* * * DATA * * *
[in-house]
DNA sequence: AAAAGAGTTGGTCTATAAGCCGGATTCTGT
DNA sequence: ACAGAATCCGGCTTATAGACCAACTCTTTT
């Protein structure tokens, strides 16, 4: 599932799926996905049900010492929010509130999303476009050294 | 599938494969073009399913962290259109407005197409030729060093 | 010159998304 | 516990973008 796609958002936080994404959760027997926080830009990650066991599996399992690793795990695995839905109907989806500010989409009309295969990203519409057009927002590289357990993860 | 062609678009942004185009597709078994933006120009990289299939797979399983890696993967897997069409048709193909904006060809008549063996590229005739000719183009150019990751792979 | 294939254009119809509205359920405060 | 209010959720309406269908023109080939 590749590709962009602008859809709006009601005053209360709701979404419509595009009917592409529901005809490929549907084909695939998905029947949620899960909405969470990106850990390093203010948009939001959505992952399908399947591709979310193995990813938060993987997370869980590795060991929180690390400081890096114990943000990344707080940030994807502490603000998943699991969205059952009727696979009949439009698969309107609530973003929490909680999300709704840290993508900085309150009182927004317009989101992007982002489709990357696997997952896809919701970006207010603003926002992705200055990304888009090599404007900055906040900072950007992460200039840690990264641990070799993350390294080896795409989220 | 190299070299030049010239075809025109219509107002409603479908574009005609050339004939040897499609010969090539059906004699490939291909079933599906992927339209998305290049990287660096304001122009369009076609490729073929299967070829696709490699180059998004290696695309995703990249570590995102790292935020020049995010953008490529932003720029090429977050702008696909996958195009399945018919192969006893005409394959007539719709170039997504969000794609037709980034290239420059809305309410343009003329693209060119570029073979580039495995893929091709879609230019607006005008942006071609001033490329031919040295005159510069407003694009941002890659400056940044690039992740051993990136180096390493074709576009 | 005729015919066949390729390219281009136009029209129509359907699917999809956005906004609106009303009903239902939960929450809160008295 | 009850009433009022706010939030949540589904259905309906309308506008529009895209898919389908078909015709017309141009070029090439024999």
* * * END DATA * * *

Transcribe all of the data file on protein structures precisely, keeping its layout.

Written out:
[in-house]
DNA sequence: AAAAGAGTTGGTCTATAAGCCGGATTCTGT
DNA sequence: ACAGAATCCGGCTTATAGACCAACTCTTTT
């Protein structure tokens, strides 16, 4: 599932799926996905049900010492929010509130999303476009050294 | 599938494969073009399913962290259109407005197409030729060093 | 010159998304 | 516990973008 796609958002936080994404959760027997926080830009990650066991599996399992690793795990695995839905109907989806500010989409009309295969990203519409057009927002590289357990993860 | 062609678009942004185009597709078994933006120009990289299939797979399983890696993967897997069409048709193909904006060809008549063996590229005739000719183009150019990751792979 | 294939254009119809509205359920405060 | 209010959720309406269908023109080939 590749590709962009602008859809709006009601005053209360709701979404419509595009009917592409529901005809490929549907084909695939998905029947949620899960909405969470990106850990390093203010948009939001959505992952399908399947591709979310193995990813938060993987997370869980590795060991929180690390400081890096114990943000990344707080940030994807502490603000998943699991969205059952009727696979009949439009698969309107609530973003929490909680999300709704840290993508900085309150009182927004317009989101992007982002489709990357696997997952896809919701970006207010603003926002992705200055990304888009090599404007900055906040900072950007992460200039840690990264641990070799993350390294080896795409989220 | 190299070299030049010239075809025109219509107002409603479908574009005609050339004939040897499609010969090539059906004699490939291909079933599906992927339209998305290049990287660096304001122009369009076609490729073929299967070829696709490699180059998004290696695309995703990249570590995102790292935020020049995010953008490529932003720029090429977050702008696909996958195009399945018919192969006893005409394959007539719709170039997504969000794609037709980034290239420059809305309410343009003329693209060119570029073979580039495995893929091709879609230019607006005008942006071609001033490329031919040295005159510069407003694009941002890659400056940044690039992740051993990136180096390493074709576009 | 005729015919066949390729390219281009136009029209129509359907699917999809956005906004609106009303009903239902939960929450809160008295 | 009850009433009022706010939030949540589904259905309906309308506008529009895209898919389908078909015709017309141009070029090439024999």